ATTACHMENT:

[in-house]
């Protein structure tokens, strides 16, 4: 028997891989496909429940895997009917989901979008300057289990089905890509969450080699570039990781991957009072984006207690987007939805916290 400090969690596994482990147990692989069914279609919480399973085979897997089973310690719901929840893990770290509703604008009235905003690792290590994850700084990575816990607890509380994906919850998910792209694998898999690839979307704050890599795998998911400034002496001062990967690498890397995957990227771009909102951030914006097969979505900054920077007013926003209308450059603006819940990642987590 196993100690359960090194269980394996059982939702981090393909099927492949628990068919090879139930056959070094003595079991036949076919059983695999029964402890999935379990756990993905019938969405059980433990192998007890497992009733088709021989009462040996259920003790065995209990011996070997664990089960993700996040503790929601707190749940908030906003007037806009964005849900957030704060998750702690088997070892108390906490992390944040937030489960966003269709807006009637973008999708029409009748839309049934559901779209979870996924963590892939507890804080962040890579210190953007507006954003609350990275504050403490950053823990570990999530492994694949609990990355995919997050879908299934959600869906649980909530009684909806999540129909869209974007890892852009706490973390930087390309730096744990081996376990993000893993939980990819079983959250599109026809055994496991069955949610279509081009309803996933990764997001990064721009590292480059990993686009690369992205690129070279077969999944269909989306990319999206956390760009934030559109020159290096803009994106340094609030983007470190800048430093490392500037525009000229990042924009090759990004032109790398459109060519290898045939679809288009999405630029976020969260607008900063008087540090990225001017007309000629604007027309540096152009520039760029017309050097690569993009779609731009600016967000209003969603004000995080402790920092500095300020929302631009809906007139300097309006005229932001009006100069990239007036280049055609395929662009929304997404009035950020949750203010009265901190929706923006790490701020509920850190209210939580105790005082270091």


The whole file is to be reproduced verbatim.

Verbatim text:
[in-house]
């Protein structure tokens, strides 16, 4: 028997891989496909429940895997009917989901979008300057289990089905890509969450080699570039990781991957009072984006207690987007939805916290 400090969690596994482990147990692989069914279609919480399973085979897997089973310690719901929840893990770290509703604008009235905003690792290590994850700084990575816990607890509380994906919850998910792209694998898999690839979307704050890599795998998911400034002496001062990967690498890397995957990227771009909102951030914006097969979505900054920077007013926003209308450059603006819940990642987590 196993100690359960090194269980394996059982939702981090393909099927492949628990068919090879139930056959070094003595079991036949076919059983695999029964402890999935379990756990993905019938969405059980433990192998007890497992009733088709021989009462040996259920003790065995209990011996070997664990089960993700996040503790929601707190749940908030906003007037806009964005849900957030704060998750702690088997070892108390906490992390944040937030489960966003269709807006009637973008999708029409009748839309049934559901779209979870996924963590892939507890804080962040890579210190953007507006954003609350990275504050403490950053823990570990999530492994694949609990990355995919997050879908299934959600869906649980909530009684909806999540129909869209974007890892852009706490973390930087390309730096744990081996376990993000893993939980990819079983959250599109026809055994496991069955949610279509081009309803996933990764997001990064721009590292480059990993686009690369992205690129070279077969999944269909989306990319999206956390760009934030559109020159290096803009994106340094609030983007470190800048430093490392500037525009000229990042924009090759990004032109790398459109060519290898045939679809288009999405630029976020969260607008900063008087540090990225001017007309000629604007027309540096152009520039760029017309050097690569993009779609731009600016967000209003969603004000995080402790920092500095300020929302631009809906007139300097309006005229932001009006100069990239007036280049055609395929662009929304997404009035950020949750203010009265901190929706923006790490701020509920850190209210939580105790005082270091």